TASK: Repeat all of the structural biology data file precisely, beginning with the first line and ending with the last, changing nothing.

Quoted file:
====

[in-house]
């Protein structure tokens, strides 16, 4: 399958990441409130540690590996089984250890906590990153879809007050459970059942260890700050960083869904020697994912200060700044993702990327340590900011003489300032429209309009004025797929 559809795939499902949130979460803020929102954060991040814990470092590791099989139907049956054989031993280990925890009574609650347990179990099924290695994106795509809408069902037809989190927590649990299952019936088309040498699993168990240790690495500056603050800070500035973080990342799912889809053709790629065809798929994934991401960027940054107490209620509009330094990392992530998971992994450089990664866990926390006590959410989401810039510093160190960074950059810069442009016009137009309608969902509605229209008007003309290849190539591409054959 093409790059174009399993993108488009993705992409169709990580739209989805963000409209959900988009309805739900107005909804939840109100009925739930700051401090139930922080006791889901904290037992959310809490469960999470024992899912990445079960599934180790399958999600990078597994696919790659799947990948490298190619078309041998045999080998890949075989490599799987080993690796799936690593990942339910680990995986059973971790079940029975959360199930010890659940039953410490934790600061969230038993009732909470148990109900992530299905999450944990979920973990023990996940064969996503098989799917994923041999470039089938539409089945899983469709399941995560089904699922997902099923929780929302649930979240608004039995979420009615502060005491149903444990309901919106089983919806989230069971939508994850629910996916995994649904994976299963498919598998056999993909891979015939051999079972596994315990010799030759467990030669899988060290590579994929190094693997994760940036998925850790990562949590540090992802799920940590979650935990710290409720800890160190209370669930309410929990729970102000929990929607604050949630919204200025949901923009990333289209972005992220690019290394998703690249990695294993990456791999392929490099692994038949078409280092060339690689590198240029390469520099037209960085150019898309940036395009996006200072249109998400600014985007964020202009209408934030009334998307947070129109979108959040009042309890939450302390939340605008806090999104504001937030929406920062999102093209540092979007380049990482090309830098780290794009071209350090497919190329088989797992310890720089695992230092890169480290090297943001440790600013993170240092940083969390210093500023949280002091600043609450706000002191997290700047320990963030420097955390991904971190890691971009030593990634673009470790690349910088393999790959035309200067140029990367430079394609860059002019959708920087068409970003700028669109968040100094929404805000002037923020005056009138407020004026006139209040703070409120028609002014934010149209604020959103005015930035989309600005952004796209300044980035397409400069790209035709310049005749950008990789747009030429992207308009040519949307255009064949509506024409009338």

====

[in-house]
């Protein structure tokens, strides 16, 4: 399958990441409130540690590996089984250890906590990153879809007050459970059942260890700050960083869904020697994912200060700044993702990327340590900011003489300032429209309009004025797929 559809795939499902949130979460803020929102954060991040814990470092590791099989139907049956054989031993280990925890009574609650347990179990099924290695994106795509809408069902037809989190927590649990299952019936088309040498699993168990240790690495500056603050800070500035973080990342799912889809053709790629065809798929994934991401960027940054107490209620509009330094990392992530998971992994450089990664866990926390006590959410989401810039510093160190960074950059810069442009016009137009309608969902509605229209008007003309290849190539591409054959 093409790059174009399993993108488009993705992409169709990580739209989805963000409209959900988009309805739900107005909804939840109100009925739930700051401090139930922080006791889901904290037992959310809490469960999470024992899912990445079960599934180790399958999600990078597994696919790659799947990948490298190619078309041998045999080998890949075989490599799987080993690796799936690593990942339910680990995986059973971790079940029975959360199930010890659940039953410490934790600061969230038993009732909470148990109900992530299905999450944990979920973990023990996940064969996503098989799917994923041999470039089938539409089945899983469709399941995560089904699922997902099923929780929302649930979240608004039995979420009615502060005491149903444990309901919106089983919806989230069971939508994850629910996916995994649904994976299963498919598998056999993909891979015939051999079972596994315990010799030759467990030669899988060290590579994929190094693997994760940036998925850790990562949590540090992802799920940590979650935990710290409720800890160190209370669930309410929990729970102000929990929607604050949630919204200025949901923009990333289209972005992220690019290394998703690249990695294993990456791999392929490099692994038949078409280092060339690689590198240029390469520099037209960085150019898309940036395009996006200072249109998400600014985007964020202009209408934030009334998307947070129109979108959040009042309890939450302390939340605008806090999104504001937030929406920062999102093209540092979007380049990482090309830098780290794009071209350090497919190329088989797992310890720089695992230092890169480290090297943001440790600013993170240092940083969390210093500023949280002091600043609450706000002191997290700047320990963030420097955390991904971190890691971009030593990634673009470790690349910088393999790959035309200067140029990367430079394609860059002019959708920087068409970003700028669109968040100094929404805000002037923020005056009138407020004026006139209040703070409120028609002014934010149209604020959103005015930035989309600005952004796209300044980035397409400069790209035709310049005749950008990789747009030429992207308009040519949307255009064949509506024409009338």